39 Soviet Jews Proclaim Right to Remain Jews and to Emigrate to Israel

A statement proclaiming their “right to remain Jews, to educate our children in the spirit of Jewish culture” and to emigrate to Israel was made public in Moscow yesterday by a group of 39 Jewish residents of the Soviet capital. The statement also denounced the Soviet Union’s bitter anti-Israel campaign and criticized Jews who have achieved prominence in Soviet life but have not “preserved their spiritual links with Jewish national culture.” The signers of the statement were mostly professionals, physicians and engineers. A few listed their occupations as housewives or workers. Unlike the Jews who signed anti-Israel declarations, none are public figures. What Western observers considered most daring was their denunciation of Soviet Middle East policy.

“The military events in the Middle East have once more been used to make anti-Israel propaganda,” the statement said. “This is a shameful propagandistic thrust, for the war is a great disaster and if Arabs too, are perishing in this war, it does not make Jews any happier.” The 39 noted that “the emotional heat of anti-Israeli propaganda is now very great” and said it was a “myth” to describe Israel as “reactionary and imperialist.” The statement, titled “Open Proclamation” was sent several days ago to Leonid M. Zamyatin, head of the Foreign Ministry’s press department. The signatories declared that they were ready to emigrate to Israel on foot if necessary and asked for permission “to appear at a news conference before Soviet and foreign journalists and make a declaration.” The statement was made available by members of the group to Western newsmen yesterday.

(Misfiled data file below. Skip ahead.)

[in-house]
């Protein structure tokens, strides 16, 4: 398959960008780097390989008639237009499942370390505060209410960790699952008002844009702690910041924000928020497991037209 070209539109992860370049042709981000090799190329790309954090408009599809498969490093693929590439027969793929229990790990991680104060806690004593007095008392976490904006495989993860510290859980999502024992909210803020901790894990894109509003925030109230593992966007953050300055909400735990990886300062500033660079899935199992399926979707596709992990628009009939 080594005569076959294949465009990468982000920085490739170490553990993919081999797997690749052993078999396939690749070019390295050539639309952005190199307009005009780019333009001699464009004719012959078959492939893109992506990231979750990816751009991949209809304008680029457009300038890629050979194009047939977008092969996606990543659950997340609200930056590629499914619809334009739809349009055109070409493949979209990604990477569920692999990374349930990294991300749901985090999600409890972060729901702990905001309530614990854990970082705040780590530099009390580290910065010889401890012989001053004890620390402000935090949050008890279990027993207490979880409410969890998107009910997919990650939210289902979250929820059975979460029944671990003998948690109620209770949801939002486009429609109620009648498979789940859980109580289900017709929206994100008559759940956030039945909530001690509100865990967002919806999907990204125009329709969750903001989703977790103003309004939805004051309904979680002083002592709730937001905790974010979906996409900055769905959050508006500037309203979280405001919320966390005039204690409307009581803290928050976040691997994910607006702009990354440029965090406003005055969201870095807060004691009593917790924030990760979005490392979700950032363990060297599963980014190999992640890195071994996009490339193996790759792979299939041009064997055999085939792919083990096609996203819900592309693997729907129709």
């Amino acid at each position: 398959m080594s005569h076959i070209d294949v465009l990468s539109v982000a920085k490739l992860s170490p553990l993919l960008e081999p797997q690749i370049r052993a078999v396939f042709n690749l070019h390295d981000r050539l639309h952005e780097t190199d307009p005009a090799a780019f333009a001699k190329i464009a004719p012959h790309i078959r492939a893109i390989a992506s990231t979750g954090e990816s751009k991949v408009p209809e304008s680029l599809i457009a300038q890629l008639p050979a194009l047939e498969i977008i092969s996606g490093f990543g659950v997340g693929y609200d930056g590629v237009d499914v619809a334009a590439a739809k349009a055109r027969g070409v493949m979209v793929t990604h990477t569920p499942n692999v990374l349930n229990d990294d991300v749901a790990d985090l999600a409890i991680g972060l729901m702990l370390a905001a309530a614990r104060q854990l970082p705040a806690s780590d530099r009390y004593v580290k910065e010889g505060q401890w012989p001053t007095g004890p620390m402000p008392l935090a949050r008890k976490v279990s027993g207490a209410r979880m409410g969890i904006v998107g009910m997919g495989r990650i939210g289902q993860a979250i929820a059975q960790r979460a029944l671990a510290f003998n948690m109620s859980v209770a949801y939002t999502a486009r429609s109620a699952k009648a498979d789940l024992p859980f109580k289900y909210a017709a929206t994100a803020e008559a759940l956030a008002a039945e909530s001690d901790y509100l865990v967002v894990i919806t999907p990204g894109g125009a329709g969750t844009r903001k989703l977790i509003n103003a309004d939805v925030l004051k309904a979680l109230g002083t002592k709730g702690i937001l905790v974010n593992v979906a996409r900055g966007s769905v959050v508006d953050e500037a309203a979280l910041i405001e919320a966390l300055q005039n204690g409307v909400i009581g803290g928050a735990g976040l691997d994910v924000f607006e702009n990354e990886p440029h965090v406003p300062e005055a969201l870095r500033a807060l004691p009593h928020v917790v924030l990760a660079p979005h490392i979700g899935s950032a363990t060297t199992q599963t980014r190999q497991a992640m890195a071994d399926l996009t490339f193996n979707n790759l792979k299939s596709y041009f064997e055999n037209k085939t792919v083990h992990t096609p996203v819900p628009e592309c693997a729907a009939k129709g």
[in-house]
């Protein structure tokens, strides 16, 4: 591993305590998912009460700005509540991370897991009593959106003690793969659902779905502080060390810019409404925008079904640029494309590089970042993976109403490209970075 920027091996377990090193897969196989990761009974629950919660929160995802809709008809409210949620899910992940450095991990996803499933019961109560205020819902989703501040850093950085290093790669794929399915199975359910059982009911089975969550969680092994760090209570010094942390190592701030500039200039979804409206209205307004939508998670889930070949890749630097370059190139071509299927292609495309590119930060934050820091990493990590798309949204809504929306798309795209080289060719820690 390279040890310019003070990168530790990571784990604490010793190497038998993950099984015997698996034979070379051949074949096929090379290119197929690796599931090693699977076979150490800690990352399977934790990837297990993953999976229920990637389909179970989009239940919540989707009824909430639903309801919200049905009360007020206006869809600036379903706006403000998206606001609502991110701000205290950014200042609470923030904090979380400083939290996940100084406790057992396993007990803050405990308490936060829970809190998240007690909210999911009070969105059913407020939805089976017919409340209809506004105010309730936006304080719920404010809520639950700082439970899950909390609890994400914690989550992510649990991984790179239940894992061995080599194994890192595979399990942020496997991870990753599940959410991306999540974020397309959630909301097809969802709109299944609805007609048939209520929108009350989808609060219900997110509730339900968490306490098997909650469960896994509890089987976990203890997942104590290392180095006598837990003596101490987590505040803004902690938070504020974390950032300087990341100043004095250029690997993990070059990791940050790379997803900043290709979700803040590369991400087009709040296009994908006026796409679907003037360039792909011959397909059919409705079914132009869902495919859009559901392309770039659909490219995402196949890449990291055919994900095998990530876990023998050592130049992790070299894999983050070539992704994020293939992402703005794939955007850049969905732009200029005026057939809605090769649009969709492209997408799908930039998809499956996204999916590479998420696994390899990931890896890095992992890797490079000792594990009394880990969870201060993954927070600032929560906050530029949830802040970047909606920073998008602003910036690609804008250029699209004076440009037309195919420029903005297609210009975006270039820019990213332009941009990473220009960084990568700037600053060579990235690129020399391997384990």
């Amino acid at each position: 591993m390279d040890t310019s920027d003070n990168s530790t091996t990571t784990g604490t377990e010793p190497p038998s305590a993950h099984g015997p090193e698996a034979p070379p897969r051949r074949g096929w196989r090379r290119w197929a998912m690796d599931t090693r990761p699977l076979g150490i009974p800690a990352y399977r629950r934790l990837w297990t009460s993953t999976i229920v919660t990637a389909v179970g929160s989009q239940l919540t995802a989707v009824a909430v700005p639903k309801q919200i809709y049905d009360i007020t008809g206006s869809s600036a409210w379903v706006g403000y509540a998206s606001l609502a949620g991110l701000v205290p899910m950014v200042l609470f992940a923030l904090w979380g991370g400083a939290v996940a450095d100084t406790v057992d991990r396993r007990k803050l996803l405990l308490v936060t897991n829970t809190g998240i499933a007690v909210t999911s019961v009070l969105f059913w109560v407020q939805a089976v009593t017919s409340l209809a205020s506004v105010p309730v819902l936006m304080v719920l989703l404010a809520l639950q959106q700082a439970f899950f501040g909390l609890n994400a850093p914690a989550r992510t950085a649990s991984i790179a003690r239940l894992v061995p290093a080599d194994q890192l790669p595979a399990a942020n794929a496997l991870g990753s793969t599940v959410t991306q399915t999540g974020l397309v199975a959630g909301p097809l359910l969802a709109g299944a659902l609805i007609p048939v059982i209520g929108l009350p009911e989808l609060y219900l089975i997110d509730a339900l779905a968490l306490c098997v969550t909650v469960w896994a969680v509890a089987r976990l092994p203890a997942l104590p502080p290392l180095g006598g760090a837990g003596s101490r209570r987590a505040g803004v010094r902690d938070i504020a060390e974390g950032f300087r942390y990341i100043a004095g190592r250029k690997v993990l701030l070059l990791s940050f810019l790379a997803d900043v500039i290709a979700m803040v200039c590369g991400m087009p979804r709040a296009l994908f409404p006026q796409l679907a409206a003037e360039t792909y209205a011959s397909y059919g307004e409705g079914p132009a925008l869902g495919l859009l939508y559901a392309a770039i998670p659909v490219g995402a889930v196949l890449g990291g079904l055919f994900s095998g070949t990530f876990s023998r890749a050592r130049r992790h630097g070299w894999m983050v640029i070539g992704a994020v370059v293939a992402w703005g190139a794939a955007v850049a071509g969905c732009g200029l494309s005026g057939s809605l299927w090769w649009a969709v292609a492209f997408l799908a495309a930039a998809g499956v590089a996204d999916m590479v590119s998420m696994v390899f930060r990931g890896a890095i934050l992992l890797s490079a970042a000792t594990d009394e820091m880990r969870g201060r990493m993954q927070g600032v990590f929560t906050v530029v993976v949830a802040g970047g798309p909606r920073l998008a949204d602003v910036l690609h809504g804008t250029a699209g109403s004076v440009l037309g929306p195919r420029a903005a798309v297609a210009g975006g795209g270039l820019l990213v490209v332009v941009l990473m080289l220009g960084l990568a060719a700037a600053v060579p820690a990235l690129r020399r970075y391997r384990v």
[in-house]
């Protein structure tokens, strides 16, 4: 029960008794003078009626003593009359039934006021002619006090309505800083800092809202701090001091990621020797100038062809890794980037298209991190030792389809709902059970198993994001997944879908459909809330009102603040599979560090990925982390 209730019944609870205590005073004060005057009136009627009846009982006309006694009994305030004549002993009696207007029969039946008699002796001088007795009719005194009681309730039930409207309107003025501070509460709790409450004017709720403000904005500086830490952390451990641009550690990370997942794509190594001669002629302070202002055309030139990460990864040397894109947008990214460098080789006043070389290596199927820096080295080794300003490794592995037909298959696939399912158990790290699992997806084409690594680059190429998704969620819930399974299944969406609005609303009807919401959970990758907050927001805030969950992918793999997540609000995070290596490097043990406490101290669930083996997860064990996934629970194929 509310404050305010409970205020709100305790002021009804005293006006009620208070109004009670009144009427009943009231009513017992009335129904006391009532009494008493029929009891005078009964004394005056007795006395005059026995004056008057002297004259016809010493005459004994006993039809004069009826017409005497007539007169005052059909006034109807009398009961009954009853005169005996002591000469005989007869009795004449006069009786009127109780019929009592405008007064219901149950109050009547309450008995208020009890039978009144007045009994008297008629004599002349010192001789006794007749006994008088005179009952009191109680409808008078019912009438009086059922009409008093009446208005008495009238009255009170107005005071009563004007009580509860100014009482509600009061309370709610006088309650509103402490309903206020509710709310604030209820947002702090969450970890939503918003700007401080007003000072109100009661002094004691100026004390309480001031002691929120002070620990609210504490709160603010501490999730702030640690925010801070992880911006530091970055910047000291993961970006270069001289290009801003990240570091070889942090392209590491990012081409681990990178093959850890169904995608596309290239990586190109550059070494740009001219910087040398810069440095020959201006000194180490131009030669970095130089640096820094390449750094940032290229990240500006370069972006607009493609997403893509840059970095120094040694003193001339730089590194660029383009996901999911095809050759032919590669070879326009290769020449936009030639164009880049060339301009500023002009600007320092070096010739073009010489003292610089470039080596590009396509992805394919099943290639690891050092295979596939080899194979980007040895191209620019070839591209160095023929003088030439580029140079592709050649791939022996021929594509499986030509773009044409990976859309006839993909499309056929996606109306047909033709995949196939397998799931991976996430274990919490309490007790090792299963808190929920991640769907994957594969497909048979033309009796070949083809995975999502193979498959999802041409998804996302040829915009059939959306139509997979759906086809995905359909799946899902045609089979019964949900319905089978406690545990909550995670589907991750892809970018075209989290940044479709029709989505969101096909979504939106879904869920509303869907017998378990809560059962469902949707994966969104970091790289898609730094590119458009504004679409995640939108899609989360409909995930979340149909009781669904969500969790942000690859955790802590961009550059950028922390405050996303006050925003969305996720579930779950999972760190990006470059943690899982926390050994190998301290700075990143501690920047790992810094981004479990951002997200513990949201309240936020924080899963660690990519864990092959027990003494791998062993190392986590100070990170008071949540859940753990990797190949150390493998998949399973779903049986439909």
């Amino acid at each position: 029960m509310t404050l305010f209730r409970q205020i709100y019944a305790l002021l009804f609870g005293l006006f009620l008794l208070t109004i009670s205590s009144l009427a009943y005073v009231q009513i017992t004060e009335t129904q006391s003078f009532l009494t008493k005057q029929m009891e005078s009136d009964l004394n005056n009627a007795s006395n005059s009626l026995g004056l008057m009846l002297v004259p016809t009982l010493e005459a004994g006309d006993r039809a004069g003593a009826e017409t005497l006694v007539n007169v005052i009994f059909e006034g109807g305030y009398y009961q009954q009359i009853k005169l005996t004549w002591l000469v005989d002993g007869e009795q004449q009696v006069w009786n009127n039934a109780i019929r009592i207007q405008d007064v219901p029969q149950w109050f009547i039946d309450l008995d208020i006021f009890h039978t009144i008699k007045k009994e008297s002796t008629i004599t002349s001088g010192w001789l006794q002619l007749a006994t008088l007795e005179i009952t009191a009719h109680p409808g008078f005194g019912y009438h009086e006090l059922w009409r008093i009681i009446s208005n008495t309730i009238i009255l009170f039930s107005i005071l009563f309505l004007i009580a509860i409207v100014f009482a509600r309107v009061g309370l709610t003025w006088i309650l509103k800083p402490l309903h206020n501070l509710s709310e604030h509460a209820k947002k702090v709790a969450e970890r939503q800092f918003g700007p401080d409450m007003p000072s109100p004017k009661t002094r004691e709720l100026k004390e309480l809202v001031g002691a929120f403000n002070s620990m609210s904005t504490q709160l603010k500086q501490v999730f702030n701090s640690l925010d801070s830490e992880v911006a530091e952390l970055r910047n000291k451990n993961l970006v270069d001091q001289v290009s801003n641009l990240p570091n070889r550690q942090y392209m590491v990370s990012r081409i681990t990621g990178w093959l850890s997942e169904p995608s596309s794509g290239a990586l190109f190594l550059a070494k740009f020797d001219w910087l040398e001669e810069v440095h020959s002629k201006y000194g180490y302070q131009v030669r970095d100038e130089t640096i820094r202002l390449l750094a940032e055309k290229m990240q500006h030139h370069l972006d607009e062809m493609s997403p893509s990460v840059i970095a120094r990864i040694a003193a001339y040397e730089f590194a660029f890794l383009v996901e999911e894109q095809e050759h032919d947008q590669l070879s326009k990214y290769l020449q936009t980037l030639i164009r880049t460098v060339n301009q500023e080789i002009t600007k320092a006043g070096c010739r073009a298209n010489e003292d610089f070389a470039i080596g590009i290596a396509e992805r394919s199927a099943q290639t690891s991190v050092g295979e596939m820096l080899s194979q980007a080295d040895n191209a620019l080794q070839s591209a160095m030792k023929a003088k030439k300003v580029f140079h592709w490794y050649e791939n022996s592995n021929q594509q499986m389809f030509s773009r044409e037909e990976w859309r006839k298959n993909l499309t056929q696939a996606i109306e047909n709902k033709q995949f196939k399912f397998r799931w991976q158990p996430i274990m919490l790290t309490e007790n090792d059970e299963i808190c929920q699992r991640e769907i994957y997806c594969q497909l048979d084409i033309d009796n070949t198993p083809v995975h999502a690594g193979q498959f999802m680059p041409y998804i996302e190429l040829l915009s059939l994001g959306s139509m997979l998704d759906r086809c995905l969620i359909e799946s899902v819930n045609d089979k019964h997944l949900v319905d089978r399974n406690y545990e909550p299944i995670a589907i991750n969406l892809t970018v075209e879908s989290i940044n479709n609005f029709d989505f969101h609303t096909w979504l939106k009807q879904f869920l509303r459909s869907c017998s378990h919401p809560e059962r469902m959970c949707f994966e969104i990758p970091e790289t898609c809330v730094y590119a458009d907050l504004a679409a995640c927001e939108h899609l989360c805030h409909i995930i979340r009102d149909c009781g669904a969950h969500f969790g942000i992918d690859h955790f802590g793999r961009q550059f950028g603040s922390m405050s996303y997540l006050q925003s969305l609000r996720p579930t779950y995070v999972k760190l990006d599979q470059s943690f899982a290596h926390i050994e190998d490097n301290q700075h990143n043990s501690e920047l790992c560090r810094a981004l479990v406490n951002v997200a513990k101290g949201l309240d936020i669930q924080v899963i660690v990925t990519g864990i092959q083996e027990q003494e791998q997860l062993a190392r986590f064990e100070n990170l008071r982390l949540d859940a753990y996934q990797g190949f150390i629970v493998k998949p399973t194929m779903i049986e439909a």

It was clearly the most daring and defiant challenge to the official Soviet Government attitude toward Israel and its own Jewish citizens ever made publicly by Jews in the USSR. The statement was aimed directly against the Kremlin’s current campaign of denunciation of Israel and Zionism in which scores of prominent Soviet Jews have been enlisted. It criticized as “one-sided” a press conference held in Moscow a week ago, under Mr. Zamyatin’s chairmanship, at which leading Jewish academicians, artists, writers, scientists and military officers branded Israel an aggressor and proclaimed the Soviet Union as the only “motherland” of Russian Jewry. It said that those who appeared at the press conference and other Jews who signed anti-Israel declarations in recent weeks did not represent the views of all Soviet Jews but “only a certain, if numerous, part of Soviet Jewry.”

According to the signatories, 80,000 families have applied for emigration to Israel since 1968 when Soviet authorities began accepting applications after the June, 1967 Arab-Israel War. They said that all but a very few of the applications were rejected. The statement acknowledged that “Every Jew has, of course, the right to any degree of assimilation. We however, do not want to forfeit our national identity and our spiritual link with our people.” The statement specifically mentioned that there were no Yiddish language schools in the Soviet Union and that Jews lacked the educational facilities in their native tongue possessed by most other ethnic minorities in the USSR.

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